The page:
Priorities in global measles control: report of an outbreak in N'Djamena, Chad

Epidemiol Infect. 1995 Oct;115(2):309-14. doi: 10.1017/s095026880005843x.

Abstract

In N'Djamena, capital of Chad, measles vaccination coverage of 12-23-month-old children fell from 61% in 1990 to 15% in 1993. A community survey of measles after an outbreak in 1993 showed that among children < 5 years of age, the mean monthly attack rate was 37 per 1,000 (95% CI, 32-43) and the mean case fatality rate was 7.4%. Measles incidence was highest (77/1,000/month) in children aged 9-11 months and fell among children > 3 years of age. Incidence rates were high (56/1,000/month) among 6-8-month-old children, but only 3 deaths occurred in this age group. Measles vaccine efficacy, estimated by comparing attack rates in unvaccinated and vaccinated children, was 71% (95% CI, 59-80%). Extrapolation of the results to the city population indicated that an estimated 19,000 cases and > 1,000 measles-associated deaths occurred in 1993. This preventable morbidity and mortality, in a city where coverage was formerly among the highest in Africa, shows the need for sustained global commitment to preventive health care.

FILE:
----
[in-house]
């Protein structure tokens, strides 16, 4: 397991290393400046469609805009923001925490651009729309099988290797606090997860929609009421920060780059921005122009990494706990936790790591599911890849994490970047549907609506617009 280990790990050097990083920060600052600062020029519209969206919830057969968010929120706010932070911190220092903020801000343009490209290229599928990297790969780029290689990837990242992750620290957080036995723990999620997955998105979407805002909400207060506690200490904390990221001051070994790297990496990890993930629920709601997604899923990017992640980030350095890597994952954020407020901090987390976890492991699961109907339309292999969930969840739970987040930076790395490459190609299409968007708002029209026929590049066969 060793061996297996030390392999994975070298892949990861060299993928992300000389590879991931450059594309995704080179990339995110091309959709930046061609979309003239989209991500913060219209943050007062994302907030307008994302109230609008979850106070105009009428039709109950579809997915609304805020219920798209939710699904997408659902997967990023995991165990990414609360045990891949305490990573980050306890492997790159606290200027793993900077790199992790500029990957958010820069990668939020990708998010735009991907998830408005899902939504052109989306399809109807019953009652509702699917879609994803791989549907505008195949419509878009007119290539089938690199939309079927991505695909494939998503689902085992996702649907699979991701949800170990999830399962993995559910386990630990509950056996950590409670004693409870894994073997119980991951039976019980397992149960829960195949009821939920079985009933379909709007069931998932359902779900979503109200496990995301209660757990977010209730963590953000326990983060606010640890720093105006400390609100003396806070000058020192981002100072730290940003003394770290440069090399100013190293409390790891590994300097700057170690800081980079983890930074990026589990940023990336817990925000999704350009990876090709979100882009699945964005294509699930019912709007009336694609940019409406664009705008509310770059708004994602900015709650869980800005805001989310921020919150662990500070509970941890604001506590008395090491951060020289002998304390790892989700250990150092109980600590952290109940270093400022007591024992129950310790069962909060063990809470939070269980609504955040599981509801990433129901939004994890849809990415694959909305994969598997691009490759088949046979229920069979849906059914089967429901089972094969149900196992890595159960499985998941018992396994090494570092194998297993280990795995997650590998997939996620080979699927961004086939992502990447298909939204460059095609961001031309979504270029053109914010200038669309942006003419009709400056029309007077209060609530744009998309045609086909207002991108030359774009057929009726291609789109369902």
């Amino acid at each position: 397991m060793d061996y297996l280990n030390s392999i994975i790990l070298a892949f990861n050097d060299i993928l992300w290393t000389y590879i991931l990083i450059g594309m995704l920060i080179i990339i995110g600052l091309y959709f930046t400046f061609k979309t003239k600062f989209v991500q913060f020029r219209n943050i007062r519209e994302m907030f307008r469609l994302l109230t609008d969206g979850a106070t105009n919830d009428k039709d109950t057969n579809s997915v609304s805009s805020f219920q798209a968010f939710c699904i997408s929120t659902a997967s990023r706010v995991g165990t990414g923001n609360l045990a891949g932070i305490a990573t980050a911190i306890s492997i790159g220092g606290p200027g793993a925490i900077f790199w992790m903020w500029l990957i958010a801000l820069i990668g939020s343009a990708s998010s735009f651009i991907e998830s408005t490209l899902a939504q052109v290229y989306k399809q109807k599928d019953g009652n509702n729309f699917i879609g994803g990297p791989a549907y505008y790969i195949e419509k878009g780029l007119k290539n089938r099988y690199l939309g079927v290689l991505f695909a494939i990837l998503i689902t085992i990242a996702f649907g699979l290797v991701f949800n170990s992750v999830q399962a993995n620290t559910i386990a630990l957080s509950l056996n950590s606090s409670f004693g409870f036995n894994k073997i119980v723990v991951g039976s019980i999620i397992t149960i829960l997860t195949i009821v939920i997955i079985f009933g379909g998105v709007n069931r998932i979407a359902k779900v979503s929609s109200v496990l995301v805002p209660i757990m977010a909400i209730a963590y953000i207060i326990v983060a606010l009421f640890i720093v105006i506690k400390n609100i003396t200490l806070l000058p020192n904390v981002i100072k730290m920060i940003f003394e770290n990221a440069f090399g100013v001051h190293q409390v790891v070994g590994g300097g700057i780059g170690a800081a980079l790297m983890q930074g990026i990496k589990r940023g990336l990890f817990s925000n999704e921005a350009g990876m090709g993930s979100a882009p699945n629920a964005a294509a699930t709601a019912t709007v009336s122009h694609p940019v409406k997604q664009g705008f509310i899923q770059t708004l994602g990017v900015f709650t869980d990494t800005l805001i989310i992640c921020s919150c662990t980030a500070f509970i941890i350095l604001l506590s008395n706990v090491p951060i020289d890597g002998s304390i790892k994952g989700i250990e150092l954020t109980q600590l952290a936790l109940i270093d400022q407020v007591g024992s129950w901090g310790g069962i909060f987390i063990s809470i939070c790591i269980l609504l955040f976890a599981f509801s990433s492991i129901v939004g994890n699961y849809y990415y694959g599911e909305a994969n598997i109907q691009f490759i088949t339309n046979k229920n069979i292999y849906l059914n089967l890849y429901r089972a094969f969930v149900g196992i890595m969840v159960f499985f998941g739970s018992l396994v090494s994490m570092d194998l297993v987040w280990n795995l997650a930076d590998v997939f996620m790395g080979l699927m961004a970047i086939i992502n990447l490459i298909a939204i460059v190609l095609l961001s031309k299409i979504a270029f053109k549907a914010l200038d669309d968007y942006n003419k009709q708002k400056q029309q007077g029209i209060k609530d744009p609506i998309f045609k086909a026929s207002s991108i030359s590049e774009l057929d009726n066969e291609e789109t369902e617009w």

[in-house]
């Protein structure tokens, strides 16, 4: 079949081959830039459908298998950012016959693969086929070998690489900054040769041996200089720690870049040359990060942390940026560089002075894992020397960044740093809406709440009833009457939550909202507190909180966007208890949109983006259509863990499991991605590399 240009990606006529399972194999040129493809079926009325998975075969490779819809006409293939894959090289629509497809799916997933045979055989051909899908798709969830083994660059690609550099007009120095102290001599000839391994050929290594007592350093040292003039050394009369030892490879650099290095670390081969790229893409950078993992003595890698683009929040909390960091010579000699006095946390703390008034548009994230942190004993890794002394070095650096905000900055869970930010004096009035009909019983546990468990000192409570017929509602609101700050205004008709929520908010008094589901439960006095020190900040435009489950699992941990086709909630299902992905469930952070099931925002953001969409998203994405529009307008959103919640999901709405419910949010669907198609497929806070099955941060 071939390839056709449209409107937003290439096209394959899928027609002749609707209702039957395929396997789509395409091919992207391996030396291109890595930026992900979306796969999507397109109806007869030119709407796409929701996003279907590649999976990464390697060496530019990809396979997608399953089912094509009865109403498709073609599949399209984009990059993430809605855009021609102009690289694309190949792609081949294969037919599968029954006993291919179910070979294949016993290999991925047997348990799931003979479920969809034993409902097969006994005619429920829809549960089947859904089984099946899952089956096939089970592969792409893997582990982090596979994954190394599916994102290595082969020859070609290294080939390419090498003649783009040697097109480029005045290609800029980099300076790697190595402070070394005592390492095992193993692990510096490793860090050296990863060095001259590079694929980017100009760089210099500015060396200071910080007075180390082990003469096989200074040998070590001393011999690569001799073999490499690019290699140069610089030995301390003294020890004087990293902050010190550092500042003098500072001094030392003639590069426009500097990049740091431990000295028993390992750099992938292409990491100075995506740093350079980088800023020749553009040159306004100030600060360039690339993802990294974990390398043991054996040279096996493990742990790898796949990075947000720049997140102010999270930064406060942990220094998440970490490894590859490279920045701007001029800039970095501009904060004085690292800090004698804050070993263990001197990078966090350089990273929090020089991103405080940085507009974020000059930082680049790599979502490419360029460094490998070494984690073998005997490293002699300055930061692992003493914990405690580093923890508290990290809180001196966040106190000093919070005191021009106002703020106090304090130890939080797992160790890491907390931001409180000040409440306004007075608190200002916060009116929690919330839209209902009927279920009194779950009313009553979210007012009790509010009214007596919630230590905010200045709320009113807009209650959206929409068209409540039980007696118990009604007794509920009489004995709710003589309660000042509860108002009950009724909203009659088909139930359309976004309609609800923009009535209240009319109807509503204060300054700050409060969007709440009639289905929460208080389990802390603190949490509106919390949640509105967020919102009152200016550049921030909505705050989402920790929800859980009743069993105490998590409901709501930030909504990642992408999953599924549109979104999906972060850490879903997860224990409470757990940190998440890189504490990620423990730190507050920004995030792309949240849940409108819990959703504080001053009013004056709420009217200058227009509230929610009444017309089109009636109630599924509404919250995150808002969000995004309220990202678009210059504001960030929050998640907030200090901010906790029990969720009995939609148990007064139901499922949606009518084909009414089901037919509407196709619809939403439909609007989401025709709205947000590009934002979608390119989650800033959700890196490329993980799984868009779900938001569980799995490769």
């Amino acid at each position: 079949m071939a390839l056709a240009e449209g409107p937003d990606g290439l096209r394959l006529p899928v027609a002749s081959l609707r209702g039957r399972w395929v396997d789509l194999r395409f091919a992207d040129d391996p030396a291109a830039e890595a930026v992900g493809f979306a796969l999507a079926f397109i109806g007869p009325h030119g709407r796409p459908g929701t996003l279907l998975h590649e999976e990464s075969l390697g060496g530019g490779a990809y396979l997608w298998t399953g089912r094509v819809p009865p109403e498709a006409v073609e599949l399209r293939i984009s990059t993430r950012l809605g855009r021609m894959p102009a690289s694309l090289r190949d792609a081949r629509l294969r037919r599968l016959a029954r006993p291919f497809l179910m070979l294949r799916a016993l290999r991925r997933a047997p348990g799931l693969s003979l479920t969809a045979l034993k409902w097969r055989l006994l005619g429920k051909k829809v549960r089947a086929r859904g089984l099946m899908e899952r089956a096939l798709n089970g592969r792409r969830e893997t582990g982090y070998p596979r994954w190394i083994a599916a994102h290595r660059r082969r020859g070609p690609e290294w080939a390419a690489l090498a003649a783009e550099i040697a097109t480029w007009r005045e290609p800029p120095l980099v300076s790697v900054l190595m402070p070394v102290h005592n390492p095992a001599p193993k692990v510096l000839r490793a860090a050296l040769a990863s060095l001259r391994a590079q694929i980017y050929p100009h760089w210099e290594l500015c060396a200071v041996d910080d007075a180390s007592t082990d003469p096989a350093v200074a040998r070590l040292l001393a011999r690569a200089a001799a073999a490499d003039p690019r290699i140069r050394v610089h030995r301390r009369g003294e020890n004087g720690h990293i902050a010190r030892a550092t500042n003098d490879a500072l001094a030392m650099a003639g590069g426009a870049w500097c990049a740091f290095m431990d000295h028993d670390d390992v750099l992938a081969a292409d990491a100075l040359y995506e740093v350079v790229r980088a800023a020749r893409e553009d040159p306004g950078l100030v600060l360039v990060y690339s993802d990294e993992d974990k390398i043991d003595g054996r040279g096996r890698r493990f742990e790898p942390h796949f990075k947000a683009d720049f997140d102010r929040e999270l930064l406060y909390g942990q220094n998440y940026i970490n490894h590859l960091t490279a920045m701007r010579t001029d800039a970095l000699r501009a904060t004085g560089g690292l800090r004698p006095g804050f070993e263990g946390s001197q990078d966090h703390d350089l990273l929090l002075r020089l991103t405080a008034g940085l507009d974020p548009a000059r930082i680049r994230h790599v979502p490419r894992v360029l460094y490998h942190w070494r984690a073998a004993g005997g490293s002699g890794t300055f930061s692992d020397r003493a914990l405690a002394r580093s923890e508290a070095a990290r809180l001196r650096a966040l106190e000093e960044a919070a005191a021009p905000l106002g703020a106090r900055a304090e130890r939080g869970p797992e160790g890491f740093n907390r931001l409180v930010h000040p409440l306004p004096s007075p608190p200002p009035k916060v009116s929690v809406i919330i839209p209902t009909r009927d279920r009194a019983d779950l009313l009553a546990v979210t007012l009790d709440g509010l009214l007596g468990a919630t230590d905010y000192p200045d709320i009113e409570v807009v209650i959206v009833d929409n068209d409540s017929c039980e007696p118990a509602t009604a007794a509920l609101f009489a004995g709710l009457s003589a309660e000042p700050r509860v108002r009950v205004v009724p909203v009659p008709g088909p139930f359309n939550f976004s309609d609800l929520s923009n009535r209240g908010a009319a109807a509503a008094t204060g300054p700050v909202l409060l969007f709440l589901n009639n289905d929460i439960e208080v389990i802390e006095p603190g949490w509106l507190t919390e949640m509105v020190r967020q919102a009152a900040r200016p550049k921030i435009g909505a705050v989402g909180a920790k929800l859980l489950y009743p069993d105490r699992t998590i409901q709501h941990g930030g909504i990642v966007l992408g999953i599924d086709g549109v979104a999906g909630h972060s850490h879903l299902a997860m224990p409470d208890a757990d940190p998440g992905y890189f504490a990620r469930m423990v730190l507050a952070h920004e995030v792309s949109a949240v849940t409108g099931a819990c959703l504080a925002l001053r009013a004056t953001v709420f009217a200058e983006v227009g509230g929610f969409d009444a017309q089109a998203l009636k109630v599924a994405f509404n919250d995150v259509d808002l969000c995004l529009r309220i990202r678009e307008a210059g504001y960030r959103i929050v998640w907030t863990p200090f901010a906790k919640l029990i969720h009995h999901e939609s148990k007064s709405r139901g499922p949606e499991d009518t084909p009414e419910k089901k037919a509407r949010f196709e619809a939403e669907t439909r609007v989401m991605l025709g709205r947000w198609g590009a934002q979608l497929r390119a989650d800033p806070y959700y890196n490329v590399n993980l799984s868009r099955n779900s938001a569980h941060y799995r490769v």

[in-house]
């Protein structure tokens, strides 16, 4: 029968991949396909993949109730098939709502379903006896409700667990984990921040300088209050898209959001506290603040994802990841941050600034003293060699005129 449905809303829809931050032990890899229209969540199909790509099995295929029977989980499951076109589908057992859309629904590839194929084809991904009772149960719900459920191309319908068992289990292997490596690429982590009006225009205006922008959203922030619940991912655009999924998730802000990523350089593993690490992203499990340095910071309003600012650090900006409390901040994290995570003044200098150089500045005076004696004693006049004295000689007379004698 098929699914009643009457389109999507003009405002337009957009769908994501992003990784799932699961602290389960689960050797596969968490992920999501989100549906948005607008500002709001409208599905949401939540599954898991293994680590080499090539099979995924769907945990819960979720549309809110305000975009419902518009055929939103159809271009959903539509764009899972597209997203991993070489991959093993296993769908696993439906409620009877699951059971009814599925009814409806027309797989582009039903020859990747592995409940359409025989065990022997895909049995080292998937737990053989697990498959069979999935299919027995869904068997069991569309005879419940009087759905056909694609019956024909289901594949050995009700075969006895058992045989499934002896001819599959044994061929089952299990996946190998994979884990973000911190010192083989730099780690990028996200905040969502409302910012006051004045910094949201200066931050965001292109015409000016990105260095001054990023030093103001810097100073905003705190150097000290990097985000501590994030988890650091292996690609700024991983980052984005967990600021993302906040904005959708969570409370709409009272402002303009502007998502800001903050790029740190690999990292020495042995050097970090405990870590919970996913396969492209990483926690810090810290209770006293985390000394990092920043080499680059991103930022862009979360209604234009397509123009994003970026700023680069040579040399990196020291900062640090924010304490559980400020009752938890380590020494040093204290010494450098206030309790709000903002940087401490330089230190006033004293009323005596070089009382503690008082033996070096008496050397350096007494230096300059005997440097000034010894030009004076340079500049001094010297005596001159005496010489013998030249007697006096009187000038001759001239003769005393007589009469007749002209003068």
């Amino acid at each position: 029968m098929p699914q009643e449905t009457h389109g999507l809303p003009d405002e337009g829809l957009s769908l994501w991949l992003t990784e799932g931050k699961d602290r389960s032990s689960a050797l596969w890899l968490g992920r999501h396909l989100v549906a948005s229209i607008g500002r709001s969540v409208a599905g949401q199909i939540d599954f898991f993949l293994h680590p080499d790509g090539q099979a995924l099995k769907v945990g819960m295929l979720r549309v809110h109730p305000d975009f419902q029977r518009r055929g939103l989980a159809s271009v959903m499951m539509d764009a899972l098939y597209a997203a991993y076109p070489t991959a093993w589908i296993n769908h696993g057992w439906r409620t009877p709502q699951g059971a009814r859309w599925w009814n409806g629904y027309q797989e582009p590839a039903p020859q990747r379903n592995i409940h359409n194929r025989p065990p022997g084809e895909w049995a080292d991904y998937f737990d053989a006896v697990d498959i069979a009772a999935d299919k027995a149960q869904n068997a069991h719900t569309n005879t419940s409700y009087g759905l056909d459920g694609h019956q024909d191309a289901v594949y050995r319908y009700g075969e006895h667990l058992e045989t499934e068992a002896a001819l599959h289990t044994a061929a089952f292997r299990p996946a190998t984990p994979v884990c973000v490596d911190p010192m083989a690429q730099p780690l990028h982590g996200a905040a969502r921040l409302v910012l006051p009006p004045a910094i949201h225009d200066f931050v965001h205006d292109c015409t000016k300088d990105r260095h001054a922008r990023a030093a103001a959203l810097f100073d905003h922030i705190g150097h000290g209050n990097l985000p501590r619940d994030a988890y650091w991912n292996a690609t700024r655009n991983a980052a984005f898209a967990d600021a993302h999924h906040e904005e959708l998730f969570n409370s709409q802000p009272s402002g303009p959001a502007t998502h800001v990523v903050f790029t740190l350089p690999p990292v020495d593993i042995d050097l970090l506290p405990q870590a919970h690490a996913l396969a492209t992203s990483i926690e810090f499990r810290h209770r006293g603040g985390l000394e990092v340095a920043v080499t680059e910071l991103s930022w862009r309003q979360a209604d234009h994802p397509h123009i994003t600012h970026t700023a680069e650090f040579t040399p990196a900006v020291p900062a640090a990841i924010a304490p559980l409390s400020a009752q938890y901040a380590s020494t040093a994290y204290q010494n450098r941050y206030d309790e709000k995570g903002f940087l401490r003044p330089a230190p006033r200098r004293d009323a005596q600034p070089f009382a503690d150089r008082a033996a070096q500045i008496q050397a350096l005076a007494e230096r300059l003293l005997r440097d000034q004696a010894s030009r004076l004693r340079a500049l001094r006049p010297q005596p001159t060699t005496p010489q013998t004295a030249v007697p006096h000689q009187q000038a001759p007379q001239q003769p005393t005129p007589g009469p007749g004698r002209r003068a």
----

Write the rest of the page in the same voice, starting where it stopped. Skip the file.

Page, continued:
Publication types

  • Research Support, Non-U.S. Gov't

MeSH terms

  • Age Distribution
  • Chad / epidemiology
  • Child, Preschool
  • Disease Outbreaks*
  • Female
  • Humans
  • Incidence
  • Infant
  • Male
  • Measles / epidemiology*
  • Measles / prevention & control*
  • Measles Vaccine*
  • Population Surveillance
  • Risk Factors
  • Seasons
  • Urban Health
  • Vaccination / statistics & numerical data
  • Vaccination / trends

Substances

  • Measles Vaccine